Jim Glickenhaus Sees Dark Future for Privateers in Big-Time Sports Car Racing
Jim Glickenhaus says that the current economy is putting a squeeze on privateers in major sports car racing.
Glickenhaus says he has sold more than 25 of the road-going/track day versions of the 007 and is nearly ready to begin a manufacturing run.
Building a minimum of 25 cars is a prerequisite for entries in the WEC’s Hypercar category.
Jim Glickenhaus and his Scuderia Cameron Glickenhaus team arrived at the Prologue test at Sebring with the same chassis that almost won the World Endurance Championship’s six-hour race at Monza last year. That was the problem.
But not the only problem.
The racing future remains uncertain for Glickenhaus, who put his WEC team on the podium at Le Mans in 2022.
“There is some massive economic turmoil going on in the world, it’s fair to say,” Glickenhaus said during a break at the Prologue ahead of this weekend’s IMSA/WEC doubleheader at Sebring. “I just wish there was a way to keep this going. In my opinion, it’s going to be a series for huge manufacturers and there will be no privateers.”
The news is more upbeat on the manufacturing side. Glickenhaus says he has sold more than 25 of the road-going/track day versions of the 007 and is ready to begin a manufacturing run following success in the mandatory crash test for highway cars. “We have substantial back orders, about two years of production,” he said.
Building a minimum of 25 cars is a prerequisite for the WEC’s Hypercar category.
Moving his racing operation to the IMSA GTP side is not an option for Glickenhaus due to that sanctioning body’s minimum of 2,500 production cars built per year for a manufacturer to compete in the WeatherTech Championship. The team owner has said he has actionable legal grounds against IMSA, but has yet to file a suit.
In the meantime, it’s on to Sebring and the WEC season-opening 1,000-mile race this weekend.
“We started our week on the Monza set-up,” said Glickenhaus, “which is really not too good for Sebring.”
The Glickenhaus squad skipped the final two rounds of the WEC last year after claiming two poles and three podiums, including third at Le Mans in the season’s first five rounds. A turbocharger failure cost the team its shot at victory at Monza. After two years of development, apart from some efforts at weight reduction, no development has been done by SCG’s Italian-based technical partner Podium Advanced Technologies since the race in Monza.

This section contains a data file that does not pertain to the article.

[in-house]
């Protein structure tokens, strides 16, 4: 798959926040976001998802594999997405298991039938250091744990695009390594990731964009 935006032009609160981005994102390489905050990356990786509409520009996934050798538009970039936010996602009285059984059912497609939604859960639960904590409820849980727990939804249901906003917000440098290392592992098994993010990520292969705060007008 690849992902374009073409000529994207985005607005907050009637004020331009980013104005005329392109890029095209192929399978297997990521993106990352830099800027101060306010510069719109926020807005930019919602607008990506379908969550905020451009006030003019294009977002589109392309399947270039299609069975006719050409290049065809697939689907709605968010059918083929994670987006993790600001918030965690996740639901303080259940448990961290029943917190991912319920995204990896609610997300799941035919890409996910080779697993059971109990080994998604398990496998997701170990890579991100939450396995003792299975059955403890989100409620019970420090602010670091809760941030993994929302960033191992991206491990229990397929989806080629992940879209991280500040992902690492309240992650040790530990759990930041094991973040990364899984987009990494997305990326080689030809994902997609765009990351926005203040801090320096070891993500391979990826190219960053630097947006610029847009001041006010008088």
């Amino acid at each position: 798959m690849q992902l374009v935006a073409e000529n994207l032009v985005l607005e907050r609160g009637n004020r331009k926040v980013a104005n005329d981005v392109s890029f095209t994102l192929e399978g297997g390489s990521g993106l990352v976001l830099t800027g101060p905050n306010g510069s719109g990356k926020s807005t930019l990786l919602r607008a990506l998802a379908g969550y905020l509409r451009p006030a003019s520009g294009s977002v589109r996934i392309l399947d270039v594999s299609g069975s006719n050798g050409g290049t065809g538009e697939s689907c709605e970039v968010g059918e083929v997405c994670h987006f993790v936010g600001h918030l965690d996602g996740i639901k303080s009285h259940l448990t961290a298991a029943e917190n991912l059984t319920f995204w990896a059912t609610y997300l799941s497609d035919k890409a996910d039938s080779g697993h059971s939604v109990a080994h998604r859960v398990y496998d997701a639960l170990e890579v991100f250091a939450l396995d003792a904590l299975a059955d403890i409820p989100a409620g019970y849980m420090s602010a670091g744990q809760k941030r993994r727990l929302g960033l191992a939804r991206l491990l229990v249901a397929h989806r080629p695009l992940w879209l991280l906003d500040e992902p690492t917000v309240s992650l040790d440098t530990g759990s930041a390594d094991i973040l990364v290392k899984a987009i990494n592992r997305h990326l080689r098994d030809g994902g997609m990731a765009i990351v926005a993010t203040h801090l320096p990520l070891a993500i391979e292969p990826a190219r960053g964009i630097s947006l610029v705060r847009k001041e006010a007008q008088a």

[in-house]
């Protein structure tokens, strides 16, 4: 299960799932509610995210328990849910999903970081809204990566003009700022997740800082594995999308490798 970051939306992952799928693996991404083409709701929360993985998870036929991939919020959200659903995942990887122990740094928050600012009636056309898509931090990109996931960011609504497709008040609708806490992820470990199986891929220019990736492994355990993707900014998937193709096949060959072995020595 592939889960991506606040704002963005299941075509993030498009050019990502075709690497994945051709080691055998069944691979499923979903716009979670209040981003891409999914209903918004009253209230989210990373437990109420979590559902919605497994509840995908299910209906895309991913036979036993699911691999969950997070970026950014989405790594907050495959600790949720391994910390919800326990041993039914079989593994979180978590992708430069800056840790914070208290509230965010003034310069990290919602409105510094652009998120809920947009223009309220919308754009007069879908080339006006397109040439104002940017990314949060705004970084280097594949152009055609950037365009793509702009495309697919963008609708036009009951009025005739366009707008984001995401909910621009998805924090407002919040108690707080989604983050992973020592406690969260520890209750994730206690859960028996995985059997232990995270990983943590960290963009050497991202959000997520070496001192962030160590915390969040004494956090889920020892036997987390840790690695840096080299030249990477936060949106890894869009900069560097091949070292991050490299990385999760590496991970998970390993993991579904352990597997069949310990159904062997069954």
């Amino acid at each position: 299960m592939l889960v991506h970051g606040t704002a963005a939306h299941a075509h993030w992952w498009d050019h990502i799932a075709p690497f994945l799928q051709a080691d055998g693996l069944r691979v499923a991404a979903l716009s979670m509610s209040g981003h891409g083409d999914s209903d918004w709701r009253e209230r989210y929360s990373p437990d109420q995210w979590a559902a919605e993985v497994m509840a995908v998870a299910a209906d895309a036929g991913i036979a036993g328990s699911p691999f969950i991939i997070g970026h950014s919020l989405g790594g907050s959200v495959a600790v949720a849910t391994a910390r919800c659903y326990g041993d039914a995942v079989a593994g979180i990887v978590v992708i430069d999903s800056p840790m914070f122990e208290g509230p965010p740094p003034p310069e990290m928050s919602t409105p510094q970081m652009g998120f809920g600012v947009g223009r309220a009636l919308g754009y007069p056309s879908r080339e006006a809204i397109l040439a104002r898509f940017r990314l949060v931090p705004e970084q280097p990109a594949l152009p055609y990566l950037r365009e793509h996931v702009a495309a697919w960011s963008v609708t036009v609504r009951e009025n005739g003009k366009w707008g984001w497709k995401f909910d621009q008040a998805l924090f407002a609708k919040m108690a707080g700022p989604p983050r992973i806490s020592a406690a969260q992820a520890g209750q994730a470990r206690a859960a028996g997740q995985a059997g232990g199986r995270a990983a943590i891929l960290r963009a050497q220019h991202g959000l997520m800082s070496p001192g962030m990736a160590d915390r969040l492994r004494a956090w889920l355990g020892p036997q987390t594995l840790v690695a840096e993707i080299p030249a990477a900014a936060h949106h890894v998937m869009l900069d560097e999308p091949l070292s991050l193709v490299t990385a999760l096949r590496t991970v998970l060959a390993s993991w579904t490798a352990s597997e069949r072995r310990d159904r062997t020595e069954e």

While the new Hypercar and the LMDh entrants tested extensively during the winter, Glickenhaus worked at finding buyers for the Pipo-powered 007 and sponsors for his team. He will run a second car at Le Mans backed by HP Motorcars. But he says more sponsorship or race car sales are necessary for future participation.
“When this thing started, it was going to be a cost-effective answer to LMP1. Now we’re facing guys who are out-spending us 10 to one. It’s becoming untenable. We have, I believe, the lowest cost car, running costs. But we still haven’t been able to sell customer cars. We’re looking for sponsors. If we don’t find car buyers or sponsors, we’re going to find other mountains to climb.”
Once on the track at Sebring, the Glickenhaus porpoised badly enough that the front cowling cracked after hitting the concrete surface in the first session. The team’s twin turbo Pipo has the power it needs under the new BOP, according to driver Romain Dumas. “We just need to stop going up and down.”
On the first day of the Prologue, the Glickenhaus was four seconds off the pace of the leading Toyota GR010 Hybrids that it competed effectively against last year with the help of BOP. On the second day, the Glickenhaus closed the gap to 2.5 seconds, but still trailed the other six Hypercar and LMDh teams.